You really should read Oystermouth Whispers, by the way. A novel by my favorite author.


Success – The end point or the next step?


Image: © Jan Csernoch | Dreamstime.com                                                                                                           What’s on the other side? Literally, only one way to find out.


A tweet crossed my path today, as they are want to do, with a phrase ‘culture of failure’ and this started me thinking about our perceptions of success and failure. There has been a lot said regarding the importance of failure for learning, however the waters are muddied somewhat as we carry around different ideas of what these concepts represent. I don’t feel that the current ideas of embracing failure, for the sake of learning and creativity in general, are aimed at the end of the journey. It seems that the current discourse on the subject of failure has pulled failure back from the distant end of the journey, to the immediate next step of the journey. In this sense, failure is not what it used to be. It has become part of the process instead of the outcome. This is powerful, and if this is what is deemed a ‘culture of failure’ I welcome our new definition. I am not sure that I am too keen on a world where success is a rainbow, vanishing as we approach. I like the immediate. We can do something about that. There may be no ‘there’. Only a ‘here’, and this is where success and failure belong in the learning process.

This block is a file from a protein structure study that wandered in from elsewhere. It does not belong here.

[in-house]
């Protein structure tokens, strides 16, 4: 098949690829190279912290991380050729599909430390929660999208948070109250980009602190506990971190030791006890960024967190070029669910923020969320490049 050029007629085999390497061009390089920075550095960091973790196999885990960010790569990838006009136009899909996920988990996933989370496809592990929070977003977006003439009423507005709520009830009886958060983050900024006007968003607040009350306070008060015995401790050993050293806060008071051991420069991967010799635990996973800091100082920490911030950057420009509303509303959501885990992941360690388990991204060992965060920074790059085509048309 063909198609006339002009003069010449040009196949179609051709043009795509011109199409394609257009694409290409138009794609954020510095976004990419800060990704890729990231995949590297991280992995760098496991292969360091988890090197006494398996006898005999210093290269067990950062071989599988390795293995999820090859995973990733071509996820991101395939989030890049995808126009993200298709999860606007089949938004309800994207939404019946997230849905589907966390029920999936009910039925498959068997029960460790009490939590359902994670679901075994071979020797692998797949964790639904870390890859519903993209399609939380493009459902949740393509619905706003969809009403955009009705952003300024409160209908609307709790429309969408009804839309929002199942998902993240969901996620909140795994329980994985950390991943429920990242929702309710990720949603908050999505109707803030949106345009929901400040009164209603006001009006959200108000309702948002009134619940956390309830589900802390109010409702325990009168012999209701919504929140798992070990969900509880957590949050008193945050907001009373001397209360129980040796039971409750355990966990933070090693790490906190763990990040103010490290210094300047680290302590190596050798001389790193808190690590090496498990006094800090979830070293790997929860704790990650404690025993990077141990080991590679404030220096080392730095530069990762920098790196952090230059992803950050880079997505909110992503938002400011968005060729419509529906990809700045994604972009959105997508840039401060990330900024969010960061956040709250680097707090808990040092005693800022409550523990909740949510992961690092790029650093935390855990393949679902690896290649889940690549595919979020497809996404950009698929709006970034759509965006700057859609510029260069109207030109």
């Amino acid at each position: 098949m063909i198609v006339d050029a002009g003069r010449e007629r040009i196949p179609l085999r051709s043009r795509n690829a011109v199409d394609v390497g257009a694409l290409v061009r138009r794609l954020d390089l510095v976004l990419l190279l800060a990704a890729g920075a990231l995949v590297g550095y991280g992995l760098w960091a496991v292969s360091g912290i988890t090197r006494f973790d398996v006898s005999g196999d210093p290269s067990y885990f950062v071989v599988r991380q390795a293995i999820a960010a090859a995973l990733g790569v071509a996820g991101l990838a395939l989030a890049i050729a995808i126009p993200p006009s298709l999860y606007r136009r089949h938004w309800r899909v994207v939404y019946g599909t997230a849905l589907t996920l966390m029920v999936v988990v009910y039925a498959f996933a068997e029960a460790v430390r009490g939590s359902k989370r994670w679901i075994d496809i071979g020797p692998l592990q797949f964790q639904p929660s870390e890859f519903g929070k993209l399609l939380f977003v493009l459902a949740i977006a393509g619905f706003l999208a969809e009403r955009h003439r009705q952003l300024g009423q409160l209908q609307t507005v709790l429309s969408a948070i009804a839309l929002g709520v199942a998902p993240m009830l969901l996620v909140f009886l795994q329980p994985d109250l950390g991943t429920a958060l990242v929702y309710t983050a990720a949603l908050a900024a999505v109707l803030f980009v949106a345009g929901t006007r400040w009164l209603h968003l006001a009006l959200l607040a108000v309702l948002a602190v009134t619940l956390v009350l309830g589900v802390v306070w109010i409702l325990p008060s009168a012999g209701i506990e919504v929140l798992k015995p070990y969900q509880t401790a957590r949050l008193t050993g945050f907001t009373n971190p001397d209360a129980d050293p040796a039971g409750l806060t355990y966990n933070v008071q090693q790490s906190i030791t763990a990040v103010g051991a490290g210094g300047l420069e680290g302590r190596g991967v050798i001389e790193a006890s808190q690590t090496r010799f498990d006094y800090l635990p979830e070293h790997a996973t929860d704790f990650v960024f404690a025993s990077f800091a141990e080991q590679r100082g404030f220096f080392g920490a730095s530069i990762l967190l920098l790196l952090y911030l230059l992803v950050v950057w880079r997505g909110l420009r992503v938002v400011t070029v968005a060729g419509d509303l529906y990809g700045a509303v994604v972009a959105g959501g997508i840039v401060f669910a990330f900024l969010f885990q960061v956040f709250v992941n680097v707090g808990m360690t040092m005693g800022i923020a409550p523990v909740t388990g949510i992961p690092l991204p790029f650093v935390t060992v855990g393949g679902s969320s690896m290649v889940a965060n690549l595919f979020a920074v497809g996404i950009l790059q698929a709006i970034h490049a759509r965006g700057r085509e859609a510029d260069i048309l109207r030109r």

Learning is a house with many doors. Success depends on opening, or building, the right ones along the way. Sometimes we have an idea of where we are going. Sometimes we do not. We never really know what is going to be on the other side of any of them. Success and failure are just the unique combination of the doors we move through.

Tweets (May 10, 2014)

  A carefully co-constructed-with-the-learner rubric makes it easier for the learner to see what direction success is.

  I’m not sure we always want success. How does that line up with culture of failure in vogue now?

  Depending on whether success is defined as the end point or the next step. If success is a rainbow?